Tuesday, March 24, 2009
Sunday, March 22, 2009
4. Next, fold the bottom half of the sheet of dough up to the middle, then fold the top down, overlapping it (Julia Child astutely notes you should do it just like you would fold a business letter).
Thursday, March 19, 2009
I say, "Brava!" to the First Lady for her latest project to plant a vegetable garden in the White House lawn. What a good example she is setting for the country!
Check out the NYT article here:
Tuesday, March 10, 2009
Bryan and I decided to scope out some of Julia Child's old haunts in Paris.
Monday, March 9, 2009
Two baguettes: On the left, a "Traditional" baguette, on the right a "Rustic" baguette. The rustic baguette uses a darker flour and has a deeper and more rich flavor than the Traditional but I think they're both delicious.
This cheese is called Morbier. There is a thin layer of ash in the middle of the cheese which harks back to a fun story of how the cheese was first made. A French woman would milk her cow first thing in the morning and then use the milk to make the cheese. She would cover the top of the cheese with ash so it wouldn't spoil from the air. In the afternoon, the French milk maid would milk her cow again and place that layer on top of her first layer. It's a cute little story and I was happy they still carried on the tradition. The cheese is a more mellow French cheese and absolutely delicious.
More cheese! This was only 1/5th of the varieties at one local market.
Here a French man lays out his seafood products on a busy sidewalk for people to buy. This is a typical scene in Paris. Fresh food daily.
Okay, so I admit it. I became OBSESSED with pastries. We were staying close to a two famous bakeries in Paris: Pierre Hermes (known for their French Macarons) and Gerard Mulot (a chocolatier but also my favorite pastry and bread-maker).
Cakes from Gerard Mulot
A cake from Gerard Mulot that I actually got to eat!
Gerard Mulot also had some amazing main courses. Take a look at that Coulibiac...the artistry involved in creating that pattern out of pastry...incredible!
Pastry from a random bakery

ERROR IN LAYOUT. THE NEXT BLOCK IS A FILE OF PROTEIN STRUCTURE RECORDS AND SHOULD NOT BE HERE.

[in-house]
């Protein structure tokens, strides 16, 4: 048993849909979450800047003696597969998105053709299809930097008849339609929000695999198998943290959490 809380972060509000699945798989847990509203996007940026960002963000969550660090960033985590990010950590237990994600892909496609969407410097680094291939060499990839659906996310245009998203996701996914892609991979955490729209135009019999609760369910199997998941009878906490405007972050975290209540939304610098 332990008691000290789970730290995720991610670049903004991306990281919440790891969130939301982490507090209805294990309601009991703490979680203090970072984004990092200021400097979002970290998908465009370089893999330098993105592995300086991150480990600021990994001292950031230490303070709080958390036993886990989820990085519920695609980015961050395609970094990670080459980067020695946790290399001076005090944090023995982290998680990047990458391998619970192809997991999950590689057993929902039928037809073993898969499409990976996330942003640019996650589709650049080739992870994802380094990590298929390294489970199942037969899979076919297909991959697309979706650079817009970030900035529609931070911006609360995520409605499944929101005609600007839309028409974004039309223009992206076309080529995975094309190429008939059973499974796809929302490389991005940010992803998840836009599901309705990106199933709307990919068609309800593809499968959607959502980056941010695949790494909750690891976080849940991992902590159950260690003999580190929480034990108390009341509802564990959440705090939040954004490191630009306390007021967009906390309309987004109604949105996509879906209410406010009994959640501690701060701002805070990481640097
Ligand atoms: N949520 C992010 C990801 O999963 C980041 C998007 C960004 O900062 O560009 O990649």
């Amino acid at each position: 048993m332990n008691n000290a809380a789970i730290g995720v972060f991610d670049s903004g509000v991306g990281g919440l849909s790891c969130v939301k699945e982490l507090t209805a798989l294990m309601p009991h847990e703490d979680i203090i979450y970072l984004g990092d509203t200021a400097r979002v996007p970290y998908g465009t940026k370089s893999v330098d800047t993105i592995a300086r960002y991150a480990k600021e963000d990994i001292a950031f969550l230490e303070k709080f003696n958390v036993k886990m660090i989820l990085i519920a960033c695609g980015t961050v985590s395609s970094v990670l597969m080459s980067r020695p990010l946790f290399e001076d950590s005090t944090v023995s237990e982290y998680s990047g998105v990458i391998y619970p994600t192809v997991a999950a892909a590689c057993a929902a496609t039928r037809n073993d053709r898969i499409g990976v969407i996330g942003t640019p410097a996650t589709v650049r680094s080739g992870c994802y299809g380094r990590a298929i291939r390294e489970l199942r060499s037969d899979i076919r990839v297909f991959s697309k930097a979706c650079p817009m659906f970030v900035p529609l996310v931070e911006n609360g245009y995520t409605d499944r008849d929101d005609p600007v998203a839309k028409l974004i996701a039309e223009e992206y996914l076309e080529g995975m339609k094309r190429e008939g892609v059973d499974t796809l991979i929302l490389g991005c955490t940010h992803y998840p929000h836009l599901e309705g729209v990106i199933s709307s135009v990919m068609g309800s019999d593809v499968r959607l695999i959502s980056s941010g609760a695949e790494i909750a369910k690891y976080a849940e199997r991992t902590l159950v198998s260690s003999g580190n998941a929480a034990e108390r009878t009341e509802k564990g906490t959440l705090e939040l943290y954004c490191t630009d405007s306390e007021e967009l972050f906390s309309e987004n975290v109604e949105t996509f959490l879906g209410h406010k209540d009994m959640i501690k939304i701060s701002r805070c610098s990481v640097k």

A window display at Pierre Herme (the Louis Vitton of French Macarons) . These display macarons are much larger than their bite-size counterparts. The traditional bite-size macarons at Pierre Herme cost roughly $2.10 a piece.
Mogador: Fruit de la Passion & Chocola au Lait: biscuit macaron, ganache au fruit de la passion et chocolat au lait
My personal Favorite. Rose: Biscuit macaron rose, creme aux petales de rose
An olive oil chandelier!
The recipe itself is very simple and uses nothing out of the ordinary. The ingredients are as follows:
1 cup all-purpose flour
1/2 tsp baking powder
1/2 tsp salt
8 tbsp unsalted butter (at room temperature)
1/2 cup firmly packed dark brown sugar
1/3 cup granulated sugar
1 tsp pure vanilla extract
1 large egg, lightly beaten
1/2 cup chunky peanut butter, preferably natural
1 ounce 99% unsweetened chocolate, melted
6 ounces 62% semisweet chocolate, chopped into 1/4-inch pieces
In terms of the above ingredients, we did deviate slightly since we wanted to use things we had. Instead of dark brown sugar, we used lite. Instead of 99% unsweetened chocolate, we used a 75% variety. Lastly, we used jumbo bittersweet chips instead of breaking a block into smaller chunks. The cookies still came out delicious, but I'd be interesting in sticking literally to the recipe as well to see if the darker flavors make a difference.
Preheat the oven to 325 and line a 17x12x1 baking sheet with parchment paper.
In a small bowl combine the flour, baking powder, and salt and set aside.
In your kitchen aid (of mixing bowl) combine the butter, brown sugar, and granulated sugar and mix on medium to blend, 1 to 2 minutes. Add the vanilla, egg, and peanut butter and mix for 2 more minutes. Pour in the melted chocolate and mix until just combined. Stop the mixer, then add the dry ingredients, save the bittersweet chocolate pieces.
Remove the bowl from the mixer and fold in the chocolate pieces.
Drop large mounds of dough, about 3 or 4 heaping tbsps each, onto the prepared baking sheet with about 2 inches in between each blob. Bake for about 20 minutes, or until the cookies are lightly cracked on top, rotating the pans halfway through. Remove from the oven and cool on the sheets, then on a cooling rack to cool completely.
Last but not least enjoy!